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Golem by David Wisniewski

Golem (edition 2007)

by David Wisniewski

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4925120,793 (3.92)8
Authors:David Wisniewski
Info:Sandpiper (2007), Paperback, 32 pages
Collections:Your library
Tags:traditional tales

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Golem by David Wisniewski



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C+ This is hard to rate.... The truth is we didn't really like it much. Although the illustrations were well done the words have an almost textbook-y feel to them. However, I think part of the problem is that my six year old granddaughter is a little young for this book.
  burtmiller | Jun 6, 2015 |
Golem is the story of a legend passed down through Jewish culture for many years. The legend starts in a time when many Jews were being persecuted and in need of help from something greater than themselves. The rabbi of Prague decides to call upon the giant Golem, a creature they made from clay to help protect the Jews.
The author, David Wisniewski, pulls the reader into the story through his descriptive language and fantastic word choice. As the giant stands guard by the city protecting the Jews until the danger fades away the reader begins to wonder if bring about Golem was really a good idea. Will Golem willingly return to the ground that he came from?
Not only Wisniewski's word choice but his artwork is incredible. The paper cut outs used for the illustrations are so vivid and detailed. Their beauty is striking and truly shows the power that Golem holds. The beauty of the pictures mixed with their vivid power and peace holds the reader captive, as if they can't take their eyes off the page.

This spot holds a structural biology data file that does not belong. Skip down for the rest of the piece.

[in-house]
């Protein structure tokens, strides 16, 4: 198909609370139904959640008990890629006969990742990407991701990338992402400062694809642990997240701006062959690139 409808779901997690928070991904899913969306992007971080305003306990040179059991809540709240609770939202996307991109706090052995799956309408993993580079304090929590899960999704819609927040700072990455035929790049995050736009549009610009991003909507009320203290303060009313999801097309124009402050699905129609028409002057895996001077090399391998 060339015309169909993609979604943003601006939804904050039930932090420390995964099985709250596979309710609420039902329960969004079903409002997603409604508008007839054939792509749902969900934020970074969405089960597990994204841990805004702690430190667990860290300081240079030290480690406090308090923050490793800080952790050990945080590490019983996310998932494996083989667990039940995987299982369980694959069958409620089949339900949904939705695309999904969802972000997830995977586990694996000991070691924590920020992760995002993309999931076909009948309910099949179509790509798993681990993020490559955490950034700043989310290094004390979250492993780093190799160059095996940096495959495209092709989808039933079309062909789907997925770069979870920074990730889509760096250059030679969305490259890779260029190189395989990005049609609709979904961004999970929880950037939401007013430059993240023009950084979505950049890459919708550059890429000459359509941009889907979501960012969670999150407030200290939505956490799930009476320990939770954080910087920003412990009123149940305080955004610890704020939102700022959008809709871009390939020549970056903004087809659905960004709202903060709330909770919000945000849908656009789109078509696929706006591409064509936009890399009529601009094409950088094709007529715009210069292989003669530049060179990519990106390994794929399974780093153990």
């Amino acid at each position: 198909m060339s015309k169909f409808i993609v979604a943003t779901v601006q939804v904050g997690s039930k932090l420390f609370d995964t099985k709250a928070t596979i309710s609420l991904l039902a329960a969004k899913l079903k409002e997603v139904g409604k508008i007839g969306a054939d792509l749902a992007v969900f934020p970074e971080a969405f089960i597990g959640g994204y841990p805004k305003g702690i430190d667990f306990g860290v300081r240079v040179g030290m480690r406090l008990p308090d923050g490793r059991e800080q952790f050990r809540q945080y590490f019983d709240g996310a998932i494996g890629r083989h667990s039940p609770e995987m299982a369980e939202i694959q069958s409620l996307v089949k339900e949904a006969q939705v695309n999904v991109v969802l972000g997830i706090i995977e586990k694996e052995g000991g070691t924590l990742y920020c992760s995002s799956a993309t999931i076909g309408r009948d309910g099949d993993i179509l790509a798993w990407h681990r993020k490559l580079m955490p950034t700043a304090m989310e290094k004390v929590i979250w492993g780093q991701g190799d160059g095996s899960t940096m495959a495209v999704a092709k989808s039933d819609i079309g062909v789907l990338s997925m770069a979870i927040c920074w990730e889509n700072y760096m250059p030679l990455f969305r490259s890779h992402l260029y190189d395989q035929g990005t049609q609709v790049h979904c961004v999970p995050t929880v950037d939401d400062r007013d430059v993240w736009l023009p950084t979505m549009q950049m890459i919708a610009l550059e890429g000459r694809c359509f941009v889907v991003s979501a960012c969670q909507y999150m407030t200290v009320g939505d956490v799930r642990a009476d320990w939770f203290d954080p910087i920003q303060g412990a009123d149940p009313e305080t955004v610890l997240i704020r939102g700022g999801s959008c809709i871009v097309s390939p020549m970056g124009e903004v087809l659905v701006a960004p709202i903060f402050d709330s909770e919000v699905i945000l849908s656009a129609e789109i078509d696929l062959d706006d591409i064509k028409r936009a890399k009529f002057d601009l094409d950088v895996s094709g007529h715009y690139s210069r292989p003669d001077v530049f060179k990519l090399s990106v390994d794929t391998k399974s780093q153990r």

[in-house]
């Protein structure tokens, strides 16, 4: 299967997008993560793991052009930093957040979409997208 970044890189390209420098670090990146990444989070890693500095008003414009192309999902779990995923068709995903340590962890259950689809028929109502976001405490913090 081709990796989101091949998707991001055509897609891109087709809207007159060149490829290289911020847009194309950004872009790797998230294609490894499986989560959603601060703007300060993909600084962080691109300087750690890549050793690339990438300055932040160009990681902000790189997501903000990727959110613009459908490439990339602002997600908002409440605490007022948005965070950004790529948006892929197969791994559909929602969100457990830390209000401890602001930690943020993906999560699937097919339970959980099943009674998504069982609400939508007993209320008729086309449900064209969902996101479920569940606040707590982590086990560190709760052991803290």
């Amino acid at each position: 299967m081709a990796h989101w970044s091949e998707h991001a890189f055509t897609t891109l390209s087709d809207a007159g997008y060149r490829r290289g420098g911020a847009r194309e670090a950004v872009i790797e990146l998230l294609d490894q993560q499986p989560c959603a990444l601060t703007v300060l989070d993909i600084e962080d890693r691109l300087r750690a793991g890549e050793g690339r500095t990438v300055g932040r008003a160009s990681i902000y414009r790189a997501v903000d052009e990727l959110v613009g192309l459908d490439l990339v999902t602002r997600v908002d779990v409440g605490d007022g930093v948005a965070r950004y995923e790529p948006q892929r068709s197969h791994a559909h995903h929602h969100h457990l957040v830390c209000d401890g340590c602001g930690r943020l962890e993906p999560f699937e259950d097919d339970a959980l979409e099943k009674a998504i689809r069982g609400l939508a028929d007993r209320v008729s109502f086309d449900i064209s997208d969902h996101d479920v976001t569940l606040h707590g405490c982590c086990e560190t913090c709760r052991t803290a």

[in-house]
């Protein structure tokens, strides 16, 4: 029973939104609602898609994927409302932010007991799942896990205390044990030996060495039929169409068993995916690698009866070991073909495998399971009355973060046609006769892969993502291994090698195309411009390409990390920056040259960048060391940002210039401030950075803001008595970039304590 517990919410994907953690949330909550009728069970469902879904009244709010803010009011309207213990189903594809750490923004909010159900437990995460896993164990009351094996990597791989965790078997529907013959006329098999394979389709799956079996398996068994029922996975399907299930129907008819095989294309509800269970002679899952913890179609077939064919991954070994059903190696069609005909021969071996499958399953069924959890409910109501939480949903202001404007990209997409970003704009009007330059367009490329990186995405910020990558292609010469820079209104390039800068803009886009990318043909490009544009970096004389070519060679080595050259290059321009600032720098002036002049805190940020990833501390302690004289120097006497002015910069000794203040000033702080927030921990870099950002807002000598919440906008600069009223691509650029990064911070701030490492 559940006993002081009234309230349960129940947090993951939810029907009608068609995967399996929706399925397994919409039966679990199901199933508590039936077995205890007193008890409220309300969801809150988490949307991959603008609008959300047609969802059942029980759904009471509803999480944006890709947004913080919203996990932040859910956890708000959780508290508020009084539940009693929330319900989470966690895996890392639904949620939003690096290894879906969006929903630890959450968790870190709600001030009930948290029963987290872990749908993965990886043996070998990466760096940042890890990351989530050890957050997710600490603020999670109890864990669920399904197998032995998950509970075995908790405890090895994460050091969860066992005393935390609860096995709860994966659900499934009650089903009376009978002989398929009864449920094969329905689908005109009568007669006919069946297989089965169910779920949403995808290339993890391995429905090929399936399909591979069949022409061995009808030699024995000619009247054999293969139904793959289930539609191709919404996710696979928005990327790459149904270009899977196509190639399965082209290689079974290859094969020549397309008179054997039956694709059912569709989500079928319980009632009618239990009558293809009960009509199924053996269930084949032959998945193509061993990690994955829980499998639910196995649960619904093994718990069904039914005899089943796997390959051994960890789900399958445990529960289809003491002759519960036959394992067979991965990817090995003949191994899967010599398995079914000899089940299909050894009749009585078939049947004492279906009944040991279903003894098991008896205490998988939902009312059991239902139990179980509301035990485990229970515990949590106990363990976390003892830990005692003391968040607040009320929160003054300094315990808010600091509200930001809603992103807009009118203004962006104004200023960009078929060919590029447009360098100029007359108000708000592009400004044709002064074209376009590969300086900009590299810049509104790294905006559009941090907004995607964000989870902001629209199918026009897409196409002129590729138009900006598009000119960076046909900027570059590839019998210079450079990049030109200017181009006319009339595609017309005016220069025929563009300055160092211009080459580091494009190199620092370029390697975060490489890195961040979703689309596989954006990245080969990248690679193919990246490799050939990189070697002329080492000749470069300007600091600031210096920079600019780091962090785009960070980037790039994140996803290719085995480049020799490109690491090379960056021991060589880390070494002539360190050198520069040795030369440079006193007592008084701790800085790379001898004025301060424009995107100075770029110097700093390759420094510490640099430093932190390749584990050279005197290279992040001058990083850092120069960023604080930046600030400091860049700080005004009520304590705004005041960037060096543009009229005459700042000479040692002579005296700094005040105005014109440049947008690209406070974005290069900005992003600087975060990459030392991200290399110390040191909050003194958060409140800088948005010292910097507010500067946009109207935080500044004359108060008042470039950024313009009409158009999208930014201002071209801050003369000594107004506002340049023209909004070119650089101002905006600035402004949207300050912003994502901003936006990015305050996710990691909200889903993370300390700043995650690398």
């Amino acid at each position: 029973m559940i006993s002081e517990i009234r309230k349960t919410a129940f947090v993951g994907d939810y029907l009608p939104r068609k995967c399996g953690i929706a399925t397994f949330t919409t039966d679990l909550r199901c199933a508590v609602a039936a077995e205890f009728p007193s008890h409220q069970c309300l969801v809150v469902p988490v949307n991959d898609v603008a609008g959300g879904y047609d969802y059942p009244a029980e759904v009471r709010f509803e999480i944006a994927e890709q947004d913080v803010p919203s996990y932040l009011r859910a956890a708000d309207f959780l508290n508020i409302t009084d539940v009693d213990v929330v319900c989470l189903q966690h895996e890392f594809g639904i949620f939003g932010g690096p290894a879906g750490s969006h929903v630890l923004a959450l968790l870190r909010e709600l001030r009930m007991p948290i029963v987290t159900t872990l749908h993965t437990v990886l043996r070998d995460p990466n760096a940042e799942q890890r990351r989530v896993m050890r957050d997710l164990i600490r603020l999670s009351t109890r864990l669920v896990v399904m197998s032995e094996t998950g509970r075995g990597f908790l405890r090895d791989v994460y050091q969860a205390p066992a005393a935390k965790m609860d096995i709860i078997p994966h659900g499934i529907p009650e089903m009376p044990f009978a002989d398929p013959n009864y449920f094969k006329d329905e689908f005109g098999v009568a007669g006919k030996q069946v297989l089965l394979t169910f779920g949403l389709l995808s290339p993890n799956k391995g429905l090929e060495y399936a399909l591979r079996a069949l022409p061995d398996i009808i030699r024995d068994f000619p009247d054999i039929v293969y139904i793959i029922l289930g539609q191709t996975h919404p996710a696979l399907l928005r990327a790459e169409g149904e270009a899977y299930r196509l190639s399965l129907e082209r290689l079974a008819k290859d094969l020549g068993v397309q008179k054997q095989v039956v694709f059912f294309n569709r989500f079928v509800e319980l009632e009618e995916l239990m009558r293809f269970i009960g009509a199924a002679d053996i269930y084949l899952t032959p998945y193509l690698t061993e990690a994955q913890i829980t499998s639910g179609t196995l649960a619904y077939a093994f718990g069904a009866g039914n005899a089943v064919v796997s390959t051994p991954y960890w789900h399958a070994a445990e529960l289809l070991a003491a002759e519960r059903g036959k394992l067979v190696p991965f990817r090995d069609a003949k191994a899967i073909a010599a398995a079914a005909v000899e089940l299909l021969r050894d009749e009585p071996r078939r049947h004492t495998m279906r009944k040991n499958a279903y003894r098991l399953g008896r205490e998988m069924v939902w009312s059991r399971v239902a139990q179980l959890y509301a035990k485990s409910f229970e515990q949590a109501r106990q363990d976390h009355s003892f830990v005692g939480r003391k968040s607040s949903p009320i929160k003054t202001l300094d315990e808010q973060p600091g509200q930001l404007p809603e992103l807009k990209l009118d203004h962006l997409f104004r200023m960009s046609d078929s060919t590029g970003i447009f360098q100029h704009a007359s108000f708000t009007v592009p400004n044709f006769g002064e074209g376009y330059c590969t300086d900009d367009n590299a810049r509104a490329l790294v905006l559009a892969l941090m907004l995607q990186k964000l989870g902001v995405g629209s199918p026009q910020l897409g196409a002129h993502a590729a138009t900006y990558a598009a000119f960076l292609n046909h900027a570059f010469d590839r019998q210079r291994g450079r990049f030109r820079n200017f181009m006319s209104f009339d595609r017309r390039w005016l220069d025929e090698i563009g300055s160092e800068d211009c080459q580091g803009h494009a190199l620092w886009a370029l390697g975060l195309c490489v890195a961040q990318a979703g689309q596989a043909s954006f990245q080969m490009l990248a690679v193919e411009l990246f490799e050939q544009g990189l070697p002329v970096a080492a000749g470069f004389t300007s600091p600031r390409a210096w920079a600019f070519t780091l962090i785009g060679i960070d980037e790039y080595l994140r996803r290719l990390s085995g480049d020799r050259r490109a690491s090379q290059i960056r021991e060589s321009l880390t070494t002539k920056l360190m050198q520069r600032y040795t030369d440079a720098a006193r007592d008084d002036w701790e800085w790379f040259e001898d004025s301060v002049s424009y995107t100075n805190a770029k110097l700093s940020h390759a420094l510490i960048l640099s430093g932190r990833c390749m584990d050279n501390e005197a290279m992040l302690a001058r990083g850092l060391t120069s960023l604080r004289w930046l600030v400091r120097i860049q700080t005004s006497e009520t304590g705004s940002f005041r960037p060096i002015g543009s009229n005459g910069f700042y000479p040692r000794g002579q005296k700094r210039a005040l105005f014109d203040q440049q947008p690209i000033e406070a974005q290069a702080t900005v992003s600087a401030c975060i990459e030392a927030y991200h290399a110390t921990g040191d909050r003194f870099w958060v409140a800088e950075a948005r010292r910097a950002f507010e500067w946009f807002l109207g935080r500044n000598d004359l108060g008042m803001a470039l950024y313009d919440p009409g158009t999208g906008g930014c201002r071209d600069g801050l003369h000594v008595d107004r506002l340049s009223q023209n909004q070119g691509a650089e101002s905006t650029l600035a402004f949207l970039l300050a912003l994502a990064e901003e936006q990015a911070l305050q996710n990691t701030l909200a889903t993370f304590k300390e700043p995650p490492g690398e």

When the reader finally turns the page they begin to see Golem's reluctance to end his life as he nears the end of his job. The curiosity and worry builds as Golem refuses to return to the ground forcing the rabbi to action. Their confrontation full of power can be seen once again the the amazing visual and linguistic descriptions leaving the reader wanting more. ( )
  ejoy13 | Apr 11, 2015 |
This is a legend about supernatural forces that are supposed to help people that are oppressed. The illustrations were dark, but the purpose becomes clear as the story continues. This would be better for older children as younger ones might become afraid of the story line. ( )
  dorthys | Mar 15, 2015 |
Through magic spells a clay man is brought to life for the purpose of vanquishing those who persecuted the Jews of Prague. The illustrations in this book were so dark and amazing!
  barbarashuler | Mar 11, 2015 |
This fable from the Jewish European tradition is a story about a struggling jewish community in Prague. They call upon a Giant made of living clay to protect them and bring justice to their people.
  b_Campbell | Mar 8, 2015 |
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c. 1 Brodell Family
c. 2 Cramer - Barash Family
c. 3 Michael & Debra Davis
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Amazon.com Amazon.com Review (ISBN 0395726182, Hardcover)

Golem is the Hebrew word for shapeless man. According to Jewish legend, the renowned scholar and teacher Rabbi Loew used his powers to create a Golem from clay in order to protect his people from persecution in the ghettos of 16th-century Prague. (This was the time of the Blood Lie, when hostile gentiles claimed that Jews were mixing the blood of Christian children with the flour and water of matzo.) David Wisniewski's cut-paper collage illustrations--which earned him the Caldecott Medal in 1997--are the ideal medium for portraying the stark black-and-white forces of good and evil, pride and prejudice, as well as the gray area that emerges when the tormented clay giant loses control of his anger. Echoing the tension and mood of Frankenstein, Wisniewski sends the tragic giant back to the blood red earth that birthed him. The historical note on the last page offers a broader context for the legend, ultimately comparing the creation of Golem to the emergence of Israel. (Ages 8 and older) --Gail Hudson

(retrieved from Amazon Thu, 12 Mar 2015 18:19:04 -0400)

A saintly rabbi miraculously brings to life a clay giant who helps him watch over the Jews of sixteenth-century Prague.

(summary from another edition)

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